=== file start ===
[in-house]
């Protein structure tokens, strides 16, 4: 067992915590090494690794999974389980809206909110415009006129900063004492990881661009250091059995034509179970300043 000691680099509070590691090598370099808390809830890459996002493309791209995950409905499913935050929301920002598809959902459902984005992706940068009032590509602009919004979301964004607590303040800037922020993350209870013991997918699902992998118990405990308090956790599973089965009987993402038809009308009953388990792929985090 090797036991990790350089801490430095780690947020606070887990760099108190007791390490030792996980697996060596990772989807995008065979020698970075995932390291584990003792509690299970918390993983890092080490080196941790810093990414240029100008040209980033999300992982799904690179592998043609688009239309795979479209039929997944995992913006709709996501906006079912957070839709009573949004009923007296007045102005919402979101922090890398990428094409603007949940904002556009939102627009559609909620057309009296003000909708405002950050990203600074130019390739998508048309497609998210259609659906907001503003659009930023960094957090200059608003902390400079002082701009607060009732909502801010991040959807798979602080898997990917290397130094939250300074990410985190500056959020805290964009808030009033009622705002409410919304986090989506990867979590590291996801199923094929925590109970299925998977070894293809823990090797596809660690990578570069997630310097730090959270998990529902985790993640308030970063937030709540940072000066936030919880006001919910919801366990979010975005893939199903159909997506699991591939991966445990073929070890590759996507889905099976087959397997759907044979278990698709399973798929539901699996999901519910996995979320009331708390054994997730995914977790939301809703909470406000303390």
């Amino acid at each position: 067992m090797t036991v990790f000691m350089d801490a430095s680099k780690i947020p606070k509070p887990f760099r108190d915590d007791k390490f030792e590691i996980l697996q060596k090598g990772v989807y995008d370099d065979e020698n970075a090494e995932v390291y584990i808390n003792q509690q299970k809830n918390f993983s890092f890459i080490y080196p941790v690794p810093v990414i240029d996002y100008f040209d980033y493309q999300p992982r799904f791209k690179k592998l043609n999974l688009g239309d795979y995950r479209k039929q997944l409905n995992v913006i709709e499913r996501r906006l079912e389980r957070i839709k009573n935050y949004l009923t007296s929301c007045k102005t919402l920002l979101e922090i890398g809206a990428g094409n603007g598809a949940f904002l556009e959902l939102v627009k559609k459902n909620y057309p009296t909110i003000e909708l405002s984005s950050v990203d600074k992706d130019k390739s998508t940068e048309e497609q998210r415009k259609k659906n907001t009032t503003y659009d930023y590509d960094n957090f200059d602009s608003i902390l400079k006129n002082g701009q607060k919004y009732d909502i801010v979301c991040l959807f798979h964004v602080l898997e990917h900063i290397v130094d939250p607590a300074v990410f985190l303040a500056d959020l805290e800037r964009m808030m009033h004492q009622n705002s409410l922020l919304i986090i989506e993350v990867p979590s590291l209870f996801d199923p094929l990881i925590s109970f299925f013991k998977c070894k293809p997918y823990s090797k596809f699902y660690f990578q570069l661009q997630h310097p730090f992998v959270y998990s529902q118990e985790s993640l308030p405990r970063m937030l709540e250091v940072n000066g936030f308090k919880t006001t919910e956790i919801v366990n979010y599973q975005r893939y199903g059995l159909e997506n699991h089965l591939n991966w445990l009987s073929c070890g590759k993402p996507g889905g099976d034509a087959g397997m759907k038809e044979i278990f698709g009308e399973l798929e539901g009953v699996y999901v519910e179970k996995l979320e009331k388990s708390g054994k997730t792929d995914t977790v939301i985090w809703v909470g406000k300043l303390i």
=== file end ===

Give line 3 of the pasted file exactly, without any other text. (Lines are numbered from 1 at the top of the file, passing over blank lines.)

């Amino acid at each position: 067992m090797t036991v990790f000691m350089d801490a430095s680099k780690i947020p606070k509070p887990f760099r108190d915590d007791k390490f030792e590691i996980l697996q060596k090598g990772v989807y995008d370099d065979e020698n970075a090494e995932v390291y584990i808390n003792q509690q299970k809830n918390f993983s890092f890459i080490y080196p941790v690794p810093v990414i240029d996002y100008f040209d980033y493309q999300p992982r799904f791209k690179k592998l043609n999974l688009g239309d795979y995950r479209k039929q997944l409905n995992v913006i709709e499913r996501r906006l079912e389980r957070i839709k009573n935050y949004l009923t007296s929301c007045k102005t919402l920002l979101e922090i890398g809206a990428g094409n603007g598809a949940f904002l556009e959902l939102v627009k559609k459902n909620y057309p009296t909110i003000e909708l405002s984005s950050v990203d600074k992706d130019k390739s998508t940068e048309e497609q998210r415009k259609k659906n907001t009032t503003y659009d930023y590509d960094n957090f200059d602009s608003i902390l400079k006129n002082g701009q607060k919004y009732d909502i801010v979301c991040l959807f798979h964004v602080l898997e990917h900063i290397v130094d939250p607590a300074v990410f985190l303040a500056d959020l805290e800037r964009m808030m009033h004492q009622n705002s409410l922020l919304i986090i989506e993350v990867p979590s590291l209870f996801d199923p094929l990881i925590s109970f299925f013991k998977c070894k293809p997918y823990s090797k596809f699902y660690f990578q570069l661009q997630h310097p730090f992998v959270y998990s529902q118990e985790s993640l308030p405990r970063m937030l709540e250091v940072n000066g936030f308090k919880t006001t919910e956790i919801v366990n979010y599973q975005r893939y199903g059995l159909e997506n699991h089965l591939n991966w445990l009987s073929c070890g590759k993402p996507g889905g099976d034509a087959g397997m759907k038809e044979i278990f698709g009308e399973l798929e539901g009953v699996y999901v519910e179970k996995l979320e009331k388990s708390g054994k997730t792929d995914t977790v939301i985090w809703v909470g406000k300043l303390i």